It is hoped that indeed researchers would bear in mind that a cure for COVID-19 would only be found through good science and that the goal is not only to be the first in finding it, rather finding a cure that really works.

Categories
Daily dose

How vulnerable am I to the COVID-19?

The SARS-CoV-2 continues to spread throughout the world and there’s now talk of the COVID-19 reaching pandemic levels. It’s not going to be the end of the world or the start of a zombie breakout but one cannot avoid getting anxious. I myself have been worrying ever since reading about it back in December last year. Primarily because I have not been of the greatest of health; underweight, prone to allergic rhinitis which would easily develop into upper respiratory infection. That alone is enough to make life very hard for at least a couple of weeks until it gets resolved. To top it all off, I work in an office building where there’s a lot of foreign nationals on a daily basis.

So the worry is real. Thankfully most of the answers to the question in the title of this post, can be found on an article by Dr Edsel Maurice Salvaña, M.D., DTM&H, FPCP, FIDSA on Esquire Magazine:

Early data is showing that about 80% of people who get sick with COVID-19 will develop only mild symptoms, while 20% can develop more severe disease. The ones at highest risk for a bad outcome are the elderly and those with chronic illnesses such as diabetes, heart disease, and lung disease. A greater percentage of men compared with women with COVID-19 have died in China, and this may have been partly because more males smoke in China. Protecting your loved ones means avoiding unnecessary travel and practicing social distancing. Elderly people should avoid crowds and crowded places. Make sure everyone’s vaccinations for influenza and bacterial pneumonia are up to date since these can prove fatal if they occur at the same time as a COVID-19 infection. Now is also the best time to stop smoking.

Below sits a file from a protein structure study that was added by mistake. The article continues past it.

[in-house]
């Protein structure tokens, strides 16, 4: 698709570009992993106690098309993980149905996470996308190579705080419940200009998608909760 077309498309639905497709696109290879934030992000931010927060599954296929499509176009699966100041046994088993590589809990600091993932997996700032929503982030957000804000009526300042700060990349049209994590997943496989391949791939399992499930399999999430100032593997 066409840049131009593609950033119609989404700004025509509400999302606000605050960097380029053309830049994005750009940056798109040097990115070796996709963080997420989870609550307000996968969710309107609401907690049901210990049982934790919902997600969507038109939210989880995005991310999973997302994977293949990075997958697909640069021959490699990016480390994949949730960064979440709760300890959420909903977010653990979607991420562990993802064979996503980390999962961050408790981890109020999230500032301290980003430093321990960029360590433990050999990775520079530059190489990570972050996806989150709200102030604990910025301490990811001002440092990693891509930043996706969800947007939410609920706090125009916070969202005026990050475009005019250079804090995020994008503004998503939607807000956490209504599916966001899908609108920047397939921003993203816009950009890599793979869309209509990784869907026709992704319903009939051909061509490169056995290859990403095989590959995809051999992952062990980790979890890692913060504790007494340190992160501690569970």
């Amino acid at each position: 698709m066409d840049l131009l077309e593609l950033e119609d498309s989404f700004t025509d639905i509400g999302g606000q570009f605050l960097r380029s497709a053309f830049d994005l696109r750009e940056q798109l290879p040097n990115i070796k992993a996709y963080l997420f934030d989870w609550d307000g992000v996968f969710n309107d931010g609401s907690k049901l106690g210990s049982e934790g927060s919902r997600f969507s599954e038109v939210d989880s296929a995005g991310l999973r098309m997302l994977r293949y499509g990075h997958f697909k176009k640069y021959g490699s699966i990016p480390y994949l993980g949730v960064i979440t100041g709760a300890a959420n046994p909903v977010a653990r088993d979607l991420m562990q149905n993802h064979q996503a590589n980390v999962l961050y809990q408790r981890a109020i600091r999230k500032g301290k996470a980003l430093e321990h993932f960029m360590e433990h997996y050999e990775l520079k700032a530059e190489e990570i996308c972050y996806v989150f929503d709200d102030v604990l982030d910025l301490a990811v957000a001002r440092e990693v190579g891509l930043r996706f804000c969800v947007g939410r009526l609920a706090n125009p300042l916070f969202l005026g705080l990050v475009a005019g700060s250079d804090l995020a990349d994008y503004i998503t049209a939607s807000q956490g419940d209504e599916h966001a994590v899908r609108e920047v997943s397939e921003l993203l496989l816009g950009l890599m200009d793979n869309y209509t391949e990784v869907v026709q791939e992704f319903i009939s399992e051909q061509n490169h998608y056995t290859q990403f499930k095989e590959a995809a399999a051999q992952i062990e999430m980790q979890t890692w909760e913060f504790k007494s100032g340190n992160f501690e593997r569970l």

Dr Edsel Maurice Salvaña, M.D. A Coronavirus Pandemic Isn’t the End of the World

I may not be young anymore but certainly not too old to be considered an ‘elderly’ just yet. Heart disease and diabetes free. However, I do have a history of lung disease and that’s where the worry really comes from. On the other hand some level of comfort comes from the fact that I don’t smoke cigarettes and having been on a drinking hiatus since last October, my exposure to second-hand smoke has been practically eliminated.

The real trick now is to keep my self in better health. Wash my hands more often and minimize travel. I even started to use my elbows in pushing the elevator buttons and consciously avoid touching door handles and the overhead bar at jeepneys.

In addition, I regularly keep myself updated with news & information about the COVID-19 from credible sources. Hopefully it would be enough to be spared from this disease along with my family. Hoping even more that a local outbreak would not happen even though the recent moves of the government in response to SARS-CoV-2 spread does not inspire confidence and even adds to our worries, there’s only so much that we can do.